They played Fortnite and Call of Duty together on Xbox. They learned to play guitar together, buying cheap guitars from a local music store and watching YouTube videos trying to master the Oasis song “Wonderwall.” They grilled pork butt and burgers and steaks when they weren’t hanging out at the nearby Twin Peaks. And they bonded over football.

Fox was an all-conference catcher in baseball and played quarterback in high school, something that endeared him to Padgett, a big defensive lineman whose father played football at Texas.

“I think he’s, it’s cliché but like ‘work hard, play hard’-type thing,” Fox said. “He’s really fun to be around outside the facility, fun to hang out with on the weekends, but at the same time he’s the hardest worker in the weight room. If someone isn’t doing their thing in the weight room, someone’s mouthing off to a coach or if they’re not finishing sets, he’s the guy that’s going to get in their face.”

Fox handled kickoffs as a true freshman, while Padgett played as a backup defensive lineman. As a sophomore, Padgett made 41 tackles as a starter and doubled as Fox’s long snapper on punts.

One time, when the two were watching a Dallas Cowboys game together, Padgett told Fox he had a better leg than the Cowboys punter and would one day kick in the NFL.

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“Our first game, this was against Western Kentucky, and first punt we go out there, dude snaps it like eight feet over my head,” Fox said. “It goes through the back of the end zone. All these little kid baseball players are out there watching the game, they’re all talking shit to me. We’re at Western Kentucky. And I go back to the sideline, and most long snappers are like so heady, and their only job is to snap so they get so frustrated about it. He literally laughed at how bad his snap was. He probably felt bad that we gave up points, but he’s like, ‘I (expletive) suck.’”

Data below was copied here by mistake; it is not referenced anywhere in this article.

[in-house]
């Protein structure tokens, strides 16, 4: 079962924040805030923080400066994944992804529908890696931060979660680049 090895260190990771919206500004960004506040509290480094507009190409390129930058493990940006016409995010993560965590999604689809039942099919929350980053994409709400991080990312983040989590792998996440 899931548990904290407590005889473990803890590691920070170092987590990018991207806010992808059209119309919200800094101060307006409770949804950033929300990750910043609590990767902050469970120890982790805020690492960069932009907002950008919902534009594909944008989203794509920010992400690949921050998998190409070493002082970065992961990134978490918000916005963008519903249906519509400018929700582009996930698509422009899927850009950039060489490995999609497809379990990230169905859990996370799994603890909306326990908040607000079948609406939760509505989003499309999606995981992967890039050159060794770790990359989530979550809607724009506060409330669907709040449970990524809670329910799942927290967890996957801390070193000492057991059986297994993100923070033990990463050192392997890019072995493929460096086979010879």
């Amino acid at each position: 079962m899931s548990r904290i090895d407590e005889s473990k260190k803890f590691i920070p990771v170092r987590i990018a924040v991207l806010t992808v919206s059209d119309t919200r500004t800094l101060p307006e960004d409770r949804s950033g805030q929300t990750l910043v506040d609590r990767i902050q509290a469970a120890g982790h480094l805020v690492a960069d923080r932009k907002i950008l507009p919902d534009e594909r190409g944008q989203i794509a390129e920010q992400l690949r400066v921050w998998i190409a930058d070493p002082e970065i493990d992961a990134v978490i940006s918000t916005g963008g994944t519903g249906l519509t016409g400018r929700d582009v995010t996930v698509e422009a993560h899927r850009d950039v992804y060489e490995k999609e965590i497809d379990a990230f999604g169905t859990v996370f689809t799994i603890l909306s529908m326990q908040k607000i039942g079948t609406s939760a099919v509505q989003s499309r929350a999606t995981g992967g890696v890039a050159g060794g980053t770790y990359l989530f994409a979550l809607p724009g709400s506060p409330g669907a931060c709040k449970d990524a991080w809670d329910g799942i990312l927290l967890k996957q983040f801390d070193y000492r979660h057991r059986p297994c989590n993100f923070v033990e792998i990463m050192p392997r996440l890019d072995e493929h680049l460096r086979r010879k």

As nonchalant as he was about long-snapping, Padgett lived and breathed football.

As a freshman, Padgett once slugged a prominent older teammate in the weight room for mouthing off to a coach.

Padgett suffered a back injury in high school that cost him part of one season, and as a junior at Rice he tore the labrum in his shoulder and missed the final nine games of the year.

Padgett was cleared to return for spring practice in February of 2018, and Mical said his son “was on Cloud 9” about getting back on the field when the two spoke for about an hour the night before Blain’s death.

“I remember thinking in my head like, ‘Man, that’s kind of weird, we talked a long time and not really about much,’” Mical said. “We were just talking and sitting there kind of like you used to talk to a girlfriend in like high school, junior high. Not really saying much. Just talking life, talking ball. He was jacked up about the next day.”

As jacked up as Padgett was, he still was dealing with pain in his surgically-repaired shoulder.

Mical said he advised his son earlier that winter to ask Rice trainers for a prescription of ibuprofen, and Fox recalls Padgett taking an occasional painkiller at their off-campus home.

“It never felt like a big deal,” Fox said. “It was never like I came home and he’s like passed out on the couch. It didn’t feel like that at all. It just felt like an every-once-in-a-while (thing).”